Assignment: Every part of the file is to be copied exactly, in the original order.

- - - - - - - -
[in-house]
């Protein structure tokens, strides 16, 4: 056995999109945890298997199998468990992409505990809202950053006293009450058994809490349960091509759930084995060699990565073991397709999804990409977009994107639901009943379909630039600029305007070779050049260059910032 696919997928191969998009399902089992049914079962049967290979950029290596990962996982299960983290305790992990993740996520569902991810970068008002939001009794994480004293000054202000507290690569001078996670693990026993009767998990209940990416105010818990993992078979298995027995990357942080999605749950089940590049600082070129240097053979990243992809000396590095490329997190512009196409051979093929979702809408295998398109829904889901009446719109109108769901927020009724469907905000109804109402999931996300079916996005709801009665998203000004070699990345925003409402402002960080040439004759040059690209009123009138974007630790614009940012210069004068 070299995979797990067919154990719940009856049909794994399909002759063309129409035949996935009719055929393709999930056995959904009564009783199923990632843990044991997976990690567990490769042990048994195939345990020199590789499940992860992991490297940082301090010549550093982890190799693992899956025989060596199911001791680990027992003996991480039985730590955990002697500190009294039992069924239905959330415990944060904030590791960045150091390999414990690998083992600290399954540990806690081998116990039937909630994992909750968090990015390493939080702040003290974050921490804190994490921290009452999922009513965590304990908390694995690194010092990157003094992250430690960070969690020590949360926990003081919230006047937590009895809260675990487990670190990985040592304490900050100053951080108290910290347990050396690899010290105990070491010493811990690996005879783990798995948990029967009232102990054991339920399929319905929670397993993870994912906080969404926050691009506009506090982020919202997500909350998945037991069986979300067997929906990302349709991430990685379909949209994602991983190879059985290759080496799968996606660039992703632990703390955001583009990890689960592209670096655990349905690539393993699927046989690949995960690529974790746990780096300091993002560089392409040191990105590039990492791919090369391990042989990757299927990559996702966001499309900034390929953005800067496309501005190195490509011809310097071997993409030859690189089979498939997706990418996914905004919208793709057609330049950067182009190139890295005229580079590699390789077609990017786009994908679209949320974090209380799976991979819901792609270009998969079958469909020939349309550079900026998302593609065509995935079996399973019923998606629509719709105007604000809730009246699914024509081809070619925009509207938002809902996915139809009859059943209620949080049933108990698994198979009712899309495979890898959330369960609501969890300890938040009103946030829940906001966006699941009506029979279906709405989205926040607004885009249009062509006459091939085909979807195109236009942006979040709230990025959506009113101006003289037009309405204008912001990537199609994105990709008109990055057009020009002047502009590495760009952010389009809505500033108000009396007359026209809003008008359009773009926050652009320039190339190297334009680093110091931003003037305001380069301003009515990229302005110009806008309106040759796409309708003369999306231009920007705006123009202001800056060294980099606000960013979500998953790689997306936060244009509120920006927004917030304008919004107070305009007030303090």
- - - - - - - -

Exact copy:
[in-house]
């Protein structure tokens, strides 16, 4: 056995999109945890298997199998468990992409505990809202950053006293009450058994809490349960091509759930084995060699990565073991397709999804990409977009994107639901009943379909630039600029305007070779050049260059910032 696919997928191969998009399902089992049914079962049967290979950029290596990962996982299960983290305790992990993740996520569902991810970068008002939001009794994480004293000054202000507290690569001078996670693990026993009767998990209940990416105010818990993992078979298995027995990357942080999605749950089940590049600082070129240097053979990243992809000396590095490329997190512009196409051979093929979702809408295998398109829904889901009446719109109108769901927020009724469907905000109804109402999931996300079916996005709801009665998203000004070699990345925003409402402002960080040439004759040059690209009123009138974007630790614009940012210069004068 070299995979797990067919154990719940009856049909794994399909002759063309129409035949996935009719055929393709999930056995959904009564009783199923990632843990044991997976990690567990490769042990048994195939345990020199590789499940992860992991490297940082301090010549550093982890190799693992899956025989060596199911001791680990027992003996991480039985730590955990002697500190009294039992069924239905959330415990944060904030590791960045150091390999414990690998083992600290399954540990806690081998116990039937909630994992909750968090990015390493939080702040003290974050921490804190994490921290009452999922009513965590304990908390694995690194010092990157003094992250430690960070969690020590949360926990003081919230006047937590009895809260675990487990670190990985040592304490900050100053951080108290910290347990050396690899010290105990070491010493811990690996005879783990798995948990029967009232102990054991339920399929319905929670397993993870994912906080969404926050691009506009506090982020919202997500909350998945037991069986979300067997929906990302349709991430990685379909949209994602991983190879059985290759080496799968996606660039992703632990703390955001583009990890689960592209670096655990349905690539393993699927046989690949995960690529974790746990780096300091993002560089392409040191990105590039990492791919090369391990042989990757299927990559996702966001499309900034390929953005800067496309501005190195490509011809310097071997993409030859690189089979498939997706990418996914905004919208793709057609330049950067182009190139890295005229580079590699390789077609990017786009994908679209949320974090209380799976991979819901792609270009998969079958469909020939349309550079900026998302593609065509995935079996399973019923998606629509719709105007604000809730009246699914024509081809070619925009509207938002809902996915139809009859059943209620949080049933108990698994198979009712899309495979890898959330369960609501969890300890938040009103946030829940906001966006699941009506029979279906709405989205926040607004885009249009062509006459091939085909979807195109236009942006979040709230990025959506009113101006003289037009309405204008912001990537199609994105990709008109990055057009020009002047502009590495760009952010389009809505500033108000009396007359026209809003008008359009773009926050652009320039190339190297334009680093110091931003003037305001380069301003009515990229302005110009806008309106040759796409309708003369999306231009920007705006123009202001800056060294980099606000960013979500998953790689997306936060244009509120920006927004917030304008919004107070305009007030303090």